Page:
• USAUSA
  • 2004-07-31
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1958 Mercedes-Benz 300 SL Roadster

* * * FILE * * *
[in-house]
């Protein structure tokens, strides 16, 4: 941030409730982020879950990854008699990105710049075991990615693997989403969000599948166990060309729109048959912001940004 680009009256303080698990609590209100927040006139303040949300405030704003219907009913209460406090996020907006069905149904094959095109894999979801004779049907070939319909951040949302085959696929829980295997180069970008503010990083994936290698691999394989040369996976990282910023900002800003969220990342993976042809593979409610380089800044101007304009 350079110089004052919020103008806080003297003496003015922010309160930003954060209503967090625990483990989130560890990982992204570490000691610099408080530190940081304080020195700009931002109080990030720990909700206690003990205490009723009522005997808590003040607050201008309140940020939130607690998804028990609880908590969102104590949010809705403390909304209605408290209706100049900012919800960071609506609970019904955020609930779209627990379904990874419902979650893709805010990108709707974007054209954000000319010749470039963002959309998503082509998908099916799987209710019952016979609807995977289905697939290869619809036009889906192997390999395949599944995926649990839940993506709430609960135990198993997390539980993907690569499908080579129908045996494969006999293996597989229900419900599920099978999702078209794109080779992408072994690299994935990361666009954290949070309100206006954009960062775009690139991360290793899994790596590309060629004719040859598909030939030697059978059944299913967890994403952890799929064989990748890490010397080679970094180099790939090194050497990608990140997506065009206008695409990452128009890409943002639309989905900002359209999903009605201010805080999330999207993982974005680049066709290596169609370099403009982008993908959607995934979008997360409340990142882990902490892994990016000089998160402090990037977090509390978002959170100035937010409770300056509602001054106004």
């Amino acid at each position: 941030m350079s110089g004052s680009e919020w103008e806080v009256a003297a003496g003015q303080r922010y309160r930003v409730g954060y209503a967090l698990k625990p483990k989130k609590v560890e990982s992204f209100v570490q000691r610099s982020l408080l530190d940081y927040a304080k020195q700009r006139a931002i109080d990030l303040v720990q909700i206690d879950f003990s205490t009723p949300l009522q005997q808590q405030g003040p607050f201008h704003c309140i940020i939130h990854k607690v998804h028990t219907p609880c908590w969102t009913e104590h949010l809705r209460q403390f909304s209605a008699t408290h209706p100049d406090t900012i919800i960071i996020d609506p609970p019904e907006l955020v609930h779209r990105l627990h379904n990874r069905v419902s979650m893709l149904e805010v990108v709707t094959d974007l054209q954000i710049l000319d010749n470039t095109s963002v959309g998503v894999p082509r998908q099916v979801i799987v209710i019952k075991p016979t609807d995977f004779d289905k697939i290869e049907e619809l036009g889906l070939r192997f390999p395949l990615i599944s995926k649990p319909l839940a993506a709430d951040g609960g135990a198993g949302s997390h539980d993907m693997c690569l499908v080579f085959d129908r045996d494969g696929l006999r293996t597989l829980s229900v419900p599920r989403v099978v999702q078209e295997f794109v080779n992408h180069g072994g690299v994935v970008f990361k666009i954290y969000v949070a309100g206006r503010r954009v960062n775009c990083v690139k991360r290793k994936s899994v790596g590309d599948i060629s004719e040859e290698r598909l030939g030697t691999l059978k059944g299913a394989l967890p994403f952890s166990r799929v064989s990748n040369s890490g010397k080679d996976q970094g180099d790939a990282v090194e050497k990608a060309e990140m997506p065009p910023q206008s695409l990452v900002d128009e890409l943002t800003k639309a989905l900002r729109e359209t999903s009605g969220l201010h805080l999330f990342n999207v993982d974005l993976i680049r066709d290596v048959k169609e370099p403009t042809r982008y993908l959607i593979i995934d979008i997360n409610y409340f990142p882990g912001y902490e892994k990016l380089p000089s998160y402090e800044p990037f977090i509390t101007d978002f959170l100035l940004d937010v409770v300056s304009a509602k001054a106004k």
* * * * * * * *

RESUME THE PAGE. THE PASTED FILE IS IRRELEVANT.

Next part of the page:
215 bhp (DIN), 240 hp (SAE), 2,996 cc overhead-camshaft inline six-cylinder engine, four-speed manual transmission, coil-spring independent front suspension and coil-spring single point swing axle rear suspension, and servo-assisted drum brakes. Wheelbase: 94.5 in. Mercedes-Benz’s iconic Roadster Finished in its original, rare, and beautiful color combination Recent extensive refinish and service by 300 SL experts Rudi & Company Matching-numbers example To many, the Mercedes-Benz 300 SL is an automobile that needs no introduction. American Mercedes-Benz importer Max Hoffman was convinced that a road-legal version of the successful W194 racer would be profitable in the United States. He knew that his clients would love the performance and styling of such a vehicle, so he lobbied the top brass at Mercedes-Benz to develop the car. Luckily for him, and us, Hoffman’s wish was granted. The automobile that followed was nothing short of extraordinary. Sporting a chassis directly developed from lessons learned in campaigning the W194, the 300 SL was the first production automobile that used fuel injection as opposed to carburation, which was a technological advancement that allowed it to become the fastest street legal car of its day. When it premiered at the 1954 New York Auto Show, the public fell in love with the car not only for its performance but also for its breathtaking good looks and proportions. The design of the 300 SL would even catch the eye of Andy Warhol in 1986, when it was featured in a painting entitled Cars, which was commissioned by German art dealer Hans Meyer. Max Hoffman wanted an open version from the very beginning, and after the success of the Coupe, a convertible version of the 300 SL was released, going on to attract even more buyers towards Mercedes-Benz’s most innovative sports car. Since the 300 SL would lose its top, engineers reinforced and modified the space-frame chassis to fit conventionally hinged doors, which simultaneously allowed for greater ease of entry by lowering the height of the chassis on the door line, albeit a small forfeiture of the original model’s character. Designers used this opportunity to make several slight changes to the 300 SL’s body, and many installed new headlights, a smaller grille opening, and fitted dual chrome strips on the side sills, to give the car a more streamlined and glamorous look. The Roadster was introduced in 1957, and it offered the performance and style that the Coupe was known for but with a dash of practicality and the thrill of open-air driving, making for a motoring experience that was second to none. In order to keep performance on par with the Coupe, all Roadsters were offered with the more sporting NSL engine of the Coupe as standard configuration. This made the Roadster capable of top speeds that ranged from 133 to 155 mph, depending on the final drive ratio specified. Production on the Roadster and the iconic W198 platform stopped in early 1963, with 1,858 examples being produced, making it even more popular than its gull-winged predecessor. Also like the Coupe, the Roadster was certainly the item to have for the jet-set in the late ’50s and early ’60s. The 300 SL Roadsters were favored by celebrities for its style and racing drivers for its performance and brilliant engineering, and they often found homes with just about anyone who appreciated fine machinery, and those who had the bank account to acquire it. With a list price of $11,000 when new, the style and performance it provided certainly came at a price. As with all great and historically important automobiles, it has retained that same persona to this day, and it remains amongst the world’s most desired cars. This 1958 300 SL Roadster is finished in Mercedes-Benz Light Blue (DB 334) over a red (1079) leather interior, which is the color combination that is original to this car, according to its build sheet. This 300SL was originally destined for the North American market, but it found its way to the home of a collector in the Netherlands, where it was completely restored to its original color combination and the arguably more elegant European headlights were added. Sometime afterwards, this Roadster was repatriated to the United States by a Texan collector. This matching-numbers 300 SL was purchased by a gentleman who has owned, over the past decade, nearly two dozen 300 SL Gullwings and Roadsters. This Roadster caught his attention because of the high-quality of workmanship that went into the restoration. Noting that some of the work was showing age, and a few other aspects were not as correct as they should be, he sent the car to the renowned 300 SL specialists at Rudi & Company in Victoria, British Columba, Canada, where Rudi and his team were given free reign to make this 300 SL Roadster proper, correct, and to factory specifications. From front to back, Rudi & Company left nothing wanting for the next owner. Every piece of exterior trim was re-chromed; the exhaust tip was replaced; the taillights were replaced to European specifications, to complement the headlights; new rubber was added in areas, as well as a new old stock hood emblem; a chrome wheel was refinished; and the rocker panels were completely taken off and refinished to the high standards of the rest of the car. Under the hood, all black paint was correctly applied in the correct matte finish; all cad plating was redone; all-new correct hoses and clamps were added, as well as a new windshield washing system; the radiator was re-cored; the gas tank was re-lined; the timing and valves were set; and a major service was completed on the engine. The interior was also freshened, with new, correct sun visors, a new shift knob, new rubber floor mats, new window felts, and new speaker grilles. There were also many components that were correctly refinished, including the tonneau leather, the dash leather, and the steering column. The Roadster was road tested and then wet-sanded and polished before finally passing Rudi & Company’s intense scrutiny. The result speaks for itself: this 300 SL is quite simply stunning. This very correct Roadster comes complete with color-matched two-piece fitted luggage, a tool roll, a jack, the rare Becker Mexico short wave radio, and an original owner’s manual. It ticks all the important boxes, and it is as delightful to drive as it is to look at. As perhaps the most iconic model of Mercedes-Benz’s illustrious history, a 300 SL Roadster is a staple of any serious collection. They are beautifully engineered and designed, and they are incredible automobiles to drive, as they exhibit both timeless styling and more than respectable performance by today’s standards. With close to $40,000 dollars in refinishing and service by Rudi & Company, this Roadster is turn-key ready to take on a long tour or show at a local concours, and it exhibits a high level of factory correctness, down to all the correct stickers and markings in the engine bay. This SL is offered wearing a rare and interesting factory color combination and displaying wonderful mechanical and cosmetic condition, and it would be at home in any collection. Addendum Please note that contrary to the catalog this vehicle is being sold with "No Reserve". Chassis no. 198.042.8500244 Engine no. 198.980.8500245 Body no. 198.042.8500244